Last month, Florida Governor Ron DeSantis rejected the state's Advanced Placement course in African-American studies. Based on the draft curriculum, DeSantis claimed that the high school class would become a vehicle for a political agenda.
Most Americans (56%) strongly or somewhat support high schools offering an AP course in African-American studies, while 23% are strongly or somewhat opposed. Democrats support the classes by a margin of 76% to 23%, and Republicans are narrowly divided — with slightly more supporting (42%) than opposing (36%) the classes. Black Americans (74%) are more likely than Hispanic (55%) or white Americans (53%) to support the AP offering for African-American studies.
Nearly two in three Americans (63%) are familiar with AP courses, and 28% say they have taken one. Overwhelmingly, AP courses in general are thought of as a good option to have available to students: 85% of people who are familiar with AP courses say that.
More Americans say there is too little (33%) taught about Black American history in schools today than think there is too much (14%) being taught. More than one-third of Americans (37%) say they learned too little about Black American history when they were in school. Majorities of Democrats say they learned too little about Black American history (55%) and that too little is being taught today (53%). About one in five Republicans (21%) say they learned too little, and only 12% believe too little about the history of Black Americans is being taught today.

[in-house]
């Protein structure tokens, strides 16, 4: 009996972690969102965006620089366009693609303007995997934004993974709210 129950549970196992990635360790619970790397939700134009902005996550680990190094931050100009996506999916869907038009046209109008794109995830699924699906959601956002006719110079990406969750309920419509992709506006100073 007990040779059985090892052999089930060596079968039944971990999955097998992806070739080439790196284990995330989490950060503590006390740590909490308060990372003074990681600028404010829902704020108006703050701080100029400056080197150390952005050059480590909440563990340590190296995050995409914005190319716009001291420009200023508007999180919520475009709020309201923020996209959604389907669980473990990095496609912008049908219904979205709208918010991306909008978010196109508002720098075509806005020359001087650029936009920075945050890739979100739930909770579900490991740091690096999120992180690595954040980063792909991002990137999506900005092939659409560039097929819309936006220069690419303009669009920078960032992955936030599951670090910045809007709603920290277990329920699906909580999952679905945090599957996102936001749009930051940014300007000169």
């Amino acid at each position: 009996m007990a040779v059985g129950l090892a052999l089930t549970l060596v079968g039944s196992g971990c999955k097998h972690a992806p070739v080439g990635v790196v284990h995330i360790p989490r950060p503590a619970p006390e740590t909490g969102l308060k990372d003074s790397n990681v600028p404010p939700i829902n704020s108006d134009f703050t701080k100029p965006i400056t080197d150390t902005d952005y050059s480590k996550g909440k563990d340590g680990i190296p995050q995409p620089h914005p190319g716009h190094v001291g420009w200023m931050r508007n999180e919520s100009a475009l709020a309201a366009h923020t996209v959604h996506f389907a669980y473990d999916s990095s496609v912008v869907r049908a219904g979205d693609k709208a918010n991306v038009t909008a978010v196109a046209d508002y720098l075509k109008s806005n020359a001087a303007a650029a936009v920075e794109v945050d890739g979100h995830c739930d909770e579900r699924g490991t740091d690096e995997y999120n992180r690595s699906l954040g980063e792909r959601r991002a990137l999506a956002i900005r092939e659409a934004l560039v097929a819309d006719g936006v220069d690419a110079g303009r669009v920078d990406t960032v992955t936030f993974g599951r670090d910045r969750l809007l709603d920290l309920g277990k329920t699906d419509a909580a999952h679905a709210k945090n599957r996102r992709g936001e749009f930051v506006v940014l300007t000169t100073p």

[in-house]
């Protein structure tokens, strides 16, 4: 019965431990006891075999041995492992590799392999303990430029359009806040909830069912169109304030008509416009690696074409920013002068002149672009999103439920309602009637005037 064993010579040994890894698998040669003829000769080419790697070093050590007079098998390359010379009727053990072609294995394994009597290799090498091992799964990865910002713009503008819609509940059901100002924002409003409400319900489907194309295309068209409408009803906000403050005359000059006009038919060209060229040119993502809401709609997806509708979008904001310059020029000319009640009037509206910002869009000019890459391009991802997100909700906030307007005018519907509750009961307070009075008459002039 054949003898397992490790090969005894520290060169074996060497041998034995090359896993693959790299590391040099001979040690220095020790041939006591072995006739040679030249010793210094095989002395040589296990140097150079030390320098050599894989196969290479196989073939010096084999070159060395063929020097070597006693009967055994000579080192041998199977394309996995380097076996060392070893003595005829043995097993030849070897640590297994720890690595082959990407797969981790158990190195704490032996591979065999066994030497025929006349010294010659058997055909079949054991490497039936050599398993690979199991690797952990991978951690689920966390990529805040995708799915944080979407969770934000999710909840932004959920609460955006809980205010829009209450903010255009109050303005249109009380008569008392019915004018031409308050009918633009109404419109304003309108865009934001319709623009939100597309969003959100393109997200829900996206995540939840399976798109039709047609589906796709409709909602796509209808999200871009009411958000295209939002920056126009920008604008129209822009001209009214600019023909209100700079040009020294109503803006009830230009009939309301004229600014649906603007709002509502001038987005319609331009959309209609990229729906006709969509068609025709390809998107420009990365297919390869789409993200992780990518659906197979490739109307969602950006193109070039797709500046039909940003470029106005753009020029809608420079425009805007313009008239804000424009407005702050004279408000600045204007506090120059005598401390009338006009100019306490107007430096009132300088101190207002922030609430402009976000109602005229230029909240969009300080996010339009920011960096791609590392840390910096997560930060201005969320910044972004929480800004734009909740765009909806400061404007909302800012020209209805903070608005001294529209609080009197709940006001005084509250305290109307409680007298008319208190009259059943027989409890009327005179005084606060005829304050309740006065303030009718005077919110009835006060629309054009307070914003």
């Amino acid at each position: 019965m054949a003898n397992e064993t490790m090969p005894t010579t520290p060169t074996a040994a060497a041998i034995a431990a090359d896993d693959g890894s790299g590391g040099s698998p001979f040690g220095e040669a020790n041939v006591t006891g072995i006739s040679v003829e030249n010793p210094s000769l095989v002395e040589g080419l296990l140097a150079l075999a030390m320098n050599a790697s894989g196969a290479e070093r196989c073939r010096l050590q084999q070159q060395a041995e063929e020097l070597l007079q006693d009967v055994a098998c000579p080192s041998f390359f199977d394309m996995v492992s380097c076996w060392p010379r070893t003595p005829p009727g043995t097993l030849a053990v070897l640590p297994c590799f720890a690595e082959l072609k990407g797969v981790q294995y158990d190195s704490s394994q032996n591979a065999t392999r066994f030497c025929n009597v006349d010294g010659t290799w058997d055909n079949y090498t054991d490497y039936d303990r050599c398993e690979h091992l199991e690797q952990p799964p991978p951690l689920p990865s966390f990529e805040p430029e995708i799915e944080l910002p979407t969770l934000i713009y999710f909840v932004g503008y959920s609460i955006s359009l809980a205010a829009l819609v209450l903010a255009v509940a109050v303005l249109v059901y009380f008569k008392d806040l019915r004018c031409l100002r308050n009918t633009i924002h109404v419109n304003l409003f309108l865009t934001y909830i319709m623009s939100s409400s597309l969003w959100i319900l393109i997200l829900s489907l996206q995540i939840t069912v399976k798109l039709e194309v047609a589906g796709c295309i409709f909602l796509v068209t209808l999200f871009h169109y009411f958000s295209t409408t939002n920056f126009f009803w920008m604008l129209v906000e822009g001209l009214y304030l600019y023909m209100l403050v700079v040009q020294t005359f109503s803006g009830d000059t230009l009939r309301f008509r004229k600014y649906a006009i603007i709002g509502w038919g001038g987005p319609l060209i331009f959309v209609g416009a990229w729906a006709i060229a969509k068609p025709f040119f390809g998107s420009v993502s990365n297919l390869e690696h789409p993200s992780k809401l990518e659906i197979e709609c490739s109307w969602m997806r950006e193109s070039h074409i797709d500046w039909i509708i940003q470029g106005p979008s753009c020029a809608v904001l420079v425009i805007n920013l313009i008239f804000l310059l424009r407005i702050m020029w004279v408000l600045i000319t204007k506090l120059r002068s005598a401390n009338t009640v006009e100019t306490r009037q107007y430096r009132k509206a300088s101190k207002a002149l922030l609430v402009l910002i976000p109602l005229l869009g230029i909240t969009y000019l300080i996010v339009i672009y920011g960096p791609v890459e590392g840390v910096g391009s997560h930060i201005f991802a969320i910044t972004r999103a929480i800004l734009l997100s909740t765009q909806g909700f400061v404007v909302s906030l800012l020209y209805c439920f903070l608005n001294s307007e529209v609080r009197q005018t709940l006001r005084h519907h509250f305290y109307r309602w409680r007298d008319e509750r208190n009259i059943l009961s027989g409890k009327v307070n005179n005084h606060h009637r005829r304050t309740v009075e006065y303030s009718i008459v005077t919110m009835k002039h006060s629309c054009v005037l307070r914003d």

DeSantis has argued that parents should be more involved in deciding the curriculums that their children are taught in public schools. When asked how much authority different groups of people and entities should have over the K-12 history curriculum in their state, 50% of Americans say that parents should have "a lot" of say. Nearly the same share (49%) say teachers deserve to have a lot of control, followed by the state board of education (41%), the U.S. Department of Education (39%), school administrators (35%), the state legislature (20%), and the state governor (18%).
A majority of parents would give “a lot” of authority to parents and teachers. But there is a big party divide on both parents and teachers. While 64% of Democrats would grant a lot of authority to teachers, 39% of Republicans would. Just 34% of Democrats say it is parents who should have that kind of authority, compared to 65% of Republicans. There is little support within either party for giving a lot of authority for education to state political leaders, such as the legislature and the governor.
— Carl Bialik and Taylor Orth contributed to this article
See the toplines and crosstabs from the Economist/YouGov poll conducted on February 4 - 7, 2023 among 1,500 U.S. adult citizens.
Methodology: Respondents were selected from YouGov’s opt-in panel using sample matching. A random sample (stratified by gender, age, race, education, geographic region, and voter registration) was selected from the 2019 American Community Survey. The sample was weighted according to gender, age, race, education, 2020 election turnout and presidential vote, baseline party identification, and current voter registration status. Demographic weighting targets come from the 2019 American Community Survey. Baseline party identification is the respondent’s most recent answer given prior to June 1, 2022, and is weighted to the estimated distribution at that time (34% Democratic, 31% Republican). The margin of error for the overall sample is approximately 3%.
Image: Adobe Stock (Monkey Business)